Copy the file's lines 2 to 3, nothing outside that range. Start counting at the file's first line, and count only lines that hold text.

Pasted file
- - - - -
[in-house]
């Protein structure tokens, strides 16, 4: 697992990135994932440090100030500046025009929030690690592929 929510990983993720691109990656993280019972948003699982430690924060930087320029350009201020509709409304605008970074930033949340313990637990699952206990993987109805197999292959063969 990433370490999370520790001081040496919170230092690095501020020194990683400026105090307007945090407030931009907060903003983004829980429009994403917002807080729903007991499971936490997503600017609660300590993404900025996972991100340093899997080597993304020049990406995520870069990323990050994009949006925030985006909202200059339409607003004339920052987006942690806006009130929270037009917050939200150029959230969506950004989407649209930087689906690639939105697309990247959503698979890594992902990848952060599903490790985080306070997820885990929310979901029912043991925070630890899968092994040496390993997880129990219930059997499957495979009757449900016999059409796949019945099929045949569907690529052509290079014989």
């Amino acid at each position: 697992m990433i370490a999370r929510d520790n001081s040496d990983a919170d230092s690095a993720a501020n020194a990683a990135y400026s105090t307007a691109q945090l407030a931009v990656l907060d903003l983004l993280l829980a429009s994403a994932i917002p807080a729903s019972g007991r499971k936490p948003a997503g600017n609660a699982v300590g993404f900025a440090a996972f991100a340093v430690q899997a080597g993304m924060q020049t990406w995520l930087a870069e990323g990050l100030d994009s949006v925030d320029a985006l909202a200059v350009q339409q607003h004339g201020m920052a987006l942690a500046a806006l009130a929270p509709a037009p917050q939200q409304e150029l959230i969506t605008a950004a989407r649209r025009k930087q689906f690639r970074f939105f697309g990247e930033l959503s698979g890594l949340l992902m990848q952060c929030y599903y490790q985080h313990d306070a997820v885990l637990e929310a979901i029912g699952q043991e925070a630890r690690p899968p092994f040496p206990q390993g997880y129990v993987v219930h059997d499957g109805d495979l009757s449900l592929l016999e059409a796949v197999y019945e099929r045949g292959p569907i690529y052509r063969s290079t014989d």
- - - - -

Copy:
């Protein structure tokens, strides 16, 4: 697992990135994932440090100030500046025009929030690690592929 929510990983993720691109990656993280019972948003699982430690924060930087320029350009201020509709409304605008970074930033949340313990637990699952206990993987109805197999292959063969 990433370490999370520790001081040496919170230092690095501020020194990683400026105090307007945090407030931009907060903003983004829980429009994403917002807080729903007991499971936490997503600017609660300590993404900025996972991100340093899997080597993304020049990406995520870069990323990050994009949006925030985006909202200059339409607003004339920052987006942690806006009130929270037009917050939200150029959230969506950004989407649209930087689906690639939105697309990247959503698979890594992902990848952060599903490790985080306070997820885990929310979901029912043991925070630890899968092994040496390993997880129990219930059997499957495979009757449900016999059409796949019945099929045949569907690529052509290079014989």
């Amino acid at each position: 697992m990433i370490a999370r929510d520790n001081s040496d990983a919170d230092s690095a993720a501020n020194a990683a990135y400026s105090t307007a691109q945090l407030a931009v990656l907060d903003l983004l993280l829980a429009s994403a994932i917002p807080a729903s019972g007991r499971k936490p948003a997503g600017n609660a699982v300590g993404f900025a440090a996972f991100a340093v430690q899997a080597g993304m924060q020049t990406w995520l930087a870069e990323g990050l100030d994009s949006v925030d320029a985006l909202a200059v350009q339409q607003h004339g201020m920052a987006l942690a500046a806006l009130a929270p509709a037009p917050q939200q409304e150029l959230i969506t605008a950004a989407r649209r025009k930087q689906f690639r970074f939105f697309g990247e930033l959503s698979g890594l949340l992902m990848q952060c929030y599903y490790q985080h313990d306070a997820v885990l637990e929310a979901i029912g699952q043991e925070a630890r690690p899968p092994f040496p206990q390993g997880y129990v993987v219930h059997d499957g109805d495979l009757s449900l592929l016999e059409a796949v197999y019945e099929r045949g292959p569907i690529y052509r063969s290079t014989d």